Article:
9 of the best Japanese restaurants in Sydney

From sushi and sashimi to ramen and katsu curry, Sydney is full of great Japanese food. Take a visit to The Land of the Rising Sun at some of the city’s best Japanese restaurants.

Destination NSW

Destination NSW

Dec 14 -
2
min read
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Toko

Where: CBD  

After 15 years in Surry Hills, Sydney icon Toko found a new home on George Street in the CBD in mid-2022. The most popular dishes have remained on the menu, like the Moreton Bay bug tempura, smoked miso king salmon, scampi nigiri with foie gras and kingfish with truffle ponzu. It’s also retained the casual cool atmosphere, with large communal tables, a Robata grill counter and sushi bar, and catchy tunes on repeat. 

Selection of dishes at Toko, Sydney CBD

Selection of dishes at Toko, Sydney CBD - Credit: Steven Woodburn

Sokyo

Where: Pyrmont 

The dark and moody Sokyo is one of Sydney’s most elegant and innovative Japanese restaurants. There’s a dedicated sushi counter serves up the freshest seafood sushi and sashimi, and the rest of the menu features sections dedicated to tempura, meat grilled over the Robata and soups. There are special kids’ menus and even a breakfast buffet, pairing pastry, fruit and eggs with udon, chicken yakitori and smashed avocado spiced up with furikake seasoning. 

Friends enjoying food and drink at Sokyo restaurant, Pyrmont

Friends enjoying food and drink - Sokyo restaurant - Pyrmont

Cho Cho San

Where: Potts Point 

A little slice of Tokyo style in Macleay Street, Cho Cho San is all bright white interiors, with a sleek concrete bar and buzzy atmosphere. It’s the kind of place you can drop in for a drink and a snack (like pickled cucumber, miso eggplant skewers or pork bao buns) or sit down for the full set menu with spicy sesame noodles, prawns in kombu butter, XO crab fried rice, and charcoal chicken with onion and miso. 

Sushi at Cho Cho San, Potts Point

Sushi at Cho Cho San, Potts Point

Chaco Ramen

Where: Darlinghurst and Bondi 

The original Chaco Ramen in Darlinghurst was born from chef Keita Abe’s love of ramen. Today, the simple menu features just seven ramen options from the classic fat soy with chashu pork to the innovative yuzu scallop or chilli coriander chicken. The second outpost opened in Bondi in 2021 and is styled more like a ramen izakaya, serving yakitori (grilled meat skewers), prawn fried rice and dumplings.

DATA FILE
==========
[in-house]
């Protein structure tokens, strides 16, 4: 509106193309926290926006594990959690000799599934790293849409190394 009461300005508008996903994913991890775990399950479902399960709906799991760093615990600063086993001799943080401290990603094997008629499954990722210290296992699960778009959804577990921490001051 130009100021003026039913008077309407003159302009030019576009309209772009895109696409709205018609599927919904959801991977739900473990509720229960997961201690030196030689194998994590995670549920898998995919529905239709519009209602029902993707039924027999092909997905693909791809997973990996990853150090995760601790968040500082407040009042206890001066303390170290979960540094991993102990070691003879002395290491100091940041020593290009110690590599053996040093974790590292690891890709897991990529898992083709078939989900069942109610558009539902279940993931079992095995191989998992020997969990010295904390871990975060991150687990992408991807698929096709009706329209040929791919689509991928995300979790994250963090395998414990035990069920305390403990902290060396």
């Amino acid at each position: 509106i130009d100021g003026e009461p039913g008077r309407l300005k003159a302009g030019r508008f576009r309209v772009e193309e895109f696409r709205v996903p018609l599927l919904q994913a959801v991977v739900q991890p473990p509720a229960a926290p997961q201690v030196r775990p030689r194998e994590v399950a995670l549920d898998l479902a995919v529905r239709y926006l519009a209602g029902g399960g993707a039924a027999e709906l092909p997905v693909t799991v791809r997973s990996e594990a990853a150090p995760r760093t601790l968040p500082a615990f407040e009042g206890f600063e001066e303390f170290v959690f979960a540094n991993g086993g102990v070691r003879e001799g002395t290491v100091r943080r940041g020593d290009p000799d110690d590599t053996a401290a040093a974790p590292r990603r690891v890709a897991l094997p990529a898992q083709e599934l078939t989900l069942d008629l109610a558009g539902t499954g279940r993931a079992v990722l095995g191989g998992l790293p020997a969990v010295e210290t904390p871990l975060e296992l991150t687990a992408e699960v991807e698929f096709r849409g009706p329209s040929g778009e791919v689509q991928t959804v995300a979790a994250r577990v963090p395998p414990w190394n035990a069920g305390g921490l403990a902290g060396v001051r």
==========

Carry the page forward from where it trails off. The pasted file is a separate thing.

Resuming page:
Ramen at Chaco Ramen, Darlinghurst

Chaco Ramen, Darlinghurst 

Bay Nine Omakase

Where: Circular Quay 

The Japanese word ‘omakase’ roughly translates to “I’ll leave it up to you”. In restaurant terms, that means putting your faith in the chef and eating what they serve you. At Bay Nine Omakase, just 10 diners can sit at the Omakase Counter and feast on an ever-changing 11-course menu. Pair it with the sake tasting menu for the full experience. 

Salmon sushi at Bay Nine Omakase, Circular Quay

Bay Nine Omakase, Circular Quay

Rising Sun Workshop

Where: Newtown 

In the back streets of Newtown, motorcycles and ramen make the perfect pairing. Rising Sun Workshop is part communal motorbike workshop and part restaurant, specialising in ramen during the day (there’s even a bacon and egg breakfast ramen) and moving onto dishes like taro gnocchi, sambal barramundi and tamarind pork chop in the evenings. The noises of revving engines and clanging tools make for a surprisingly soothing soundtrack.  

Preparing ramen at Rising Sun Workshop, Newtown

Rising Sun Workshop, Newtown - Credit: andre&dominique

Nikkei Bar & Restaurant

Where: Surry Hills 

It might sound like an unusual combination, but Japanese-Peruvian cuisine – called Nikkei – dates back to the 19th century and is one of the most exciting and innovative cuisines around. Celebrity chef Nobu Matsuhisa was one of its first champions. Find out what it’s all about at Nikkei in Surry Hills, where dishes like ocean trout tiradito (sashimi), Hokkaido scallop with huacatay butter and sake-steamed Murray cod feature on tapas-style share plates.  

Kurumac

Where: Marrickville 

East-West fusion meets Inner West cool at Kurumac, a laid-back cafe with jazz and hip hop on the speakers. The menu is short; just half a dozen options for breakfast and the same again for lunch. Start the day with Japanese scrambled eggs, a cod roe toastie or congee, then move on to sushi and sashimi, soba salad bowls or their famous ox tongue curry. 

Cod roe toastie at Kurumac, Marrickville

Cod roe toastie at Kurumac, Marrickville

Haco

Where: Surry Hills 

A tiny, 12-seater housed in a concrete cube, Haco dishes up a 20-course, omakase-style set menu – rather theatrically – to guests seated on a centrepiece wraparound counter. Expect plates like fried lotus root with dashi jelly served within a crab to fried soft-yolked quails egg with pops of caviar. The entire experience lasts about three hours, but taking it slow is worth it to truly savour this art-meets-food marathon. 

Seafood dish at Haco, Surry Hills

Haco, Surry Hills

 

 

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